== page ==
A Southern California hospital run by Dallas-based Tenet Healthcare Corporation will pay $1.41 million to resolve a lawsuit where federal prosecutors said the hospital knowingly charged Medicare for implanting unnecessary cardiac monitors.
“Providers that bill for unnecessary services and devices contribute to the soaring cost of health care,” said Assistant Attorney General Jody Hunt for the Department of Justice’s Civil Division via release. “The Department of Justice holds accountable those providers that impose unnecessary treatments upon patients and pass the inflated costs on to federal health care programs.”
Former hospital employee Michael Grace sued the health system via the False Claims Act, which allows individuals to sue for false claims on behalf of the government and share in recovery of funds. Grace will receive $240,789 as his share following the ruling.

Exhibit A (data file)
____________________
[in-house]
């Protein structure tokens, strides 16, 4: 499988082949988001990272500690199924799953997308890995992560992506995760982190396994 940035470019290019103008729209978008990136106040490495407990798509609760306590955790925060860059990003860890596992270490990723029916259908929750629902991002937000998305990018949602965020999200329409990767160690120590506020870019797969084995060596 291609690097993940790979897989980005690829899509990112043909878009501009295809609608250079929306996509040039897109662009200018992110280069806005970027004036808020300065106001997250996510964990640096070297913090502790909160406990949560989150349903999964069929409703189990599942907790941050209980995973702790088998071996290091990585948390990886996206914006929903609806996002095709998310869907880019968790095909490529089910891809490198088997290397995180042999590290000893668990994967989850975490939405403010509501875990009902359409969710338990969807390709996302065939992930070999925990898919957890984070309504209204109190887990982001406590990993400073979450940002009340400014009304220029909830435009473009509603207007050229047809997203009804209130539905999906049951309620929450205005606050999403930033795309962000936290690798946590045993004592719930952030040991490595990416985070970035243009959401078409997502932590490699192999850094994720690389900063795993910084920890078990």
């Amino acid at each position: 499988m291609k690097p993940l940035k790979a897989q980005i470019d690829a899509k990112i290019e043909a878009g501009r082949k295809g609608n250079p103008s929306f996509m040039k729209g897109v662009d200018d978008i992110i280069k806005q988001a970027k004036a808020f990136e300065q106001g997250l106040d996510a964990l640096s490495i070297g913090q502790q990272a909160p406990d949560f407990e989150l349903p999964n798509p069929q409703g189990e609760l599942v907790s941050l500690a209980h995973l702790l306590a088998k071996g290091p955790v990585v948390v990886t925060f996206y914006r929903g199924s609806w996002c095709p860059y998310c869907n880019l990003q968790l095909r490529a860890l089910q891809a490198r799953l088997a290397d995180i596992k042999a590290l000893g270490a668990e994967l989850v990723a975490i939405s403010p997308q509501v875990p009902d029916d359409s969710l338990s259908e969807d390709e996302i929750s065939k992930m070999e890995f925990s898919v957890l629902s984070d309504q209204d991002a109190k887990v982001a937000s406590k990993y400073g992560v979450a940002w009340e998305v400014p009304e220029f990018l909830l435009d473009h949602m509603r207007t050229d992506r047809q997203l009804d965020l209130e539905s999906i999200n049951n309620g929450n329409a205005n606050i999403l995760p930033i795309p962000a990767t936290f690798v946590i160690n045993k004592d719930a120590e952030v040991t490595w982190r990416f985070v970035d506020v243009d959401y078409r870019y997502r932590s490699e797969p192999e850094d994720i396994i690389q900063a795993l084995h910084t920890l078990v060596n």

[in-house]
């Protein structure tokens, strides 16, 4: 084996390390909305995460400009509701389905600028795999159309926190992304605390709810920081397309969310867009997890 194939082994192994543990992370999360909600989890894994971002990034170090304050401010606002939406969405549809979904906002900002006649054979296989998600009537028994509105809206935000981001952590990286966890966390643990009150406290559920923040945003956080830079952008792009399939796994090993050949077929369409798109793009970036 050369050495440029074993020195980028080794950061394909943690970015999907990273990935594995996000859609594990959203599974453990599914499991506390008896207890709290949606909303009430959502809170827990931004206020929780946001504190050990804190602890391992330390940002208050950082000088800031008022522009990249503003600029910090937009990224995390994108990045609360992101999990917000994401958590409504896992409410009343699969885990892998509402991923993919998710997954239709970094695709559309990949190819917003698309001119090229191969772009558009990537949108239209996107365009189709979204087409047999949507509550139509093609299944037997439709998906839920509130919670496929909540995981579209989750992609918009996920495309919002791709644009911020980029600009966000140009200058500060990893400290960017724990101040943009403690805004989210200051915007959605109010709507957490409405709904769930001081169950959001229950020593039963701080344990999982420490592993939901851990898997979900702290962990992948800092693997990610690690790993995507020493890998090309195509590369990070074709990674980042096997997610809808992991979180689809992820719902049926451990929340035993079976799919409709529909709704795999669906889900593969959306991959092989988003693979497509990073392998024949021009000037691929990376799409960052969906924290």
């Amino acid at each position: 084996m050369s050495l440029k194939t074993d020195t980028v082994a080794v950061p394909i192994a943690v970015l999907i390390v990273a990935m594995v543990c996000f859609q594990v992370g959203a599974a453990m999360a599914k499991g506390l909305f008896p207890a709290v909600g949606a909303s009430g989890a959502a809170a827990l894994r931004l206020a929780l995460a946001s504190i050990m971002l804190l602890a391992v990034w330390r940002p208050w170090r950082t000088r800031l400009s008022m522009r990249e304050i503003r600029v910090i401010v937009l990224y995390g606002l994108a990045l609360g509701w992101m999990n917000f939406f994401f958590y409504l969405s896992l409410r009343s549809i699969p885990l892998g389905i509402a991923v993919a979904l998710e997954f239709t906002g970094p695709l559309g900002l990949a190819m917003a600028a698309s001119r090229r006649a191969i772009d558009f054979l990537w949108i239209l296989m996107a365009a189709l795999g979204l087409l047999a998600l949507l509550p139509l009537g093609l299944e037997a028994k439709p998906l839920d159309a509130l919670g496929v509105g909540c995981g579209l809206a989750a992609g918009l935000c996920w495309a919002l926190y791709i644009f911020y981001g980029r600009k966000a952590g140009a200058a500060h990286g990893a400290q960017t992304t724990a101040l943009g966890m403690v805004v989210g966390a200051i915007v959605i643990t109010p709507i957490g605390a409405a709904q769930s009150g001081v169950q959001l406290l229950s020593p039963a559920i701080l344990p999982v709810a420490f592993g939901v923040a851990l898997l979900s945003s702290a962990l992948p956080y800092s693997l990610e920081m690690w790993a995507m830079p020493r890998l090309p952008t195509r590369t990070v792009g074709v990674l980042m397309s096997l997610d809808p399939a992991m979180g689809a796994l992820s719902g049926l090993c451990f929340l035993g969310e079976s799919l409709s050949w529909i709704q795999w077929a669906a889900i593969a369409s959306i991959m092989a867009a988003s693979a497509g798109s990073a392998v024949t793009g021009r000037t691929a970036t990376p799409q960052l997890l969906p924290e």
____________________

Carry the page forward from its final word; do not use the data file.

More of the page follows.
The Justice Department said the unnecessary cardiac monitors, called loop recorders, were implanted into patients between 2014 and 2017.
“Invasive medical procedures, such as implanting heart monitors, are not without risk,” said Timothy B. DeFrancesca, Special Agent in Charge for the Office of Inspector General of the U.S. Department of Health and Human Services via release. “Therefore, when these procedures are medically unnecessary, as contended in this case, people in government health programs are put at needless peril, and taxpayers end up with the bill.”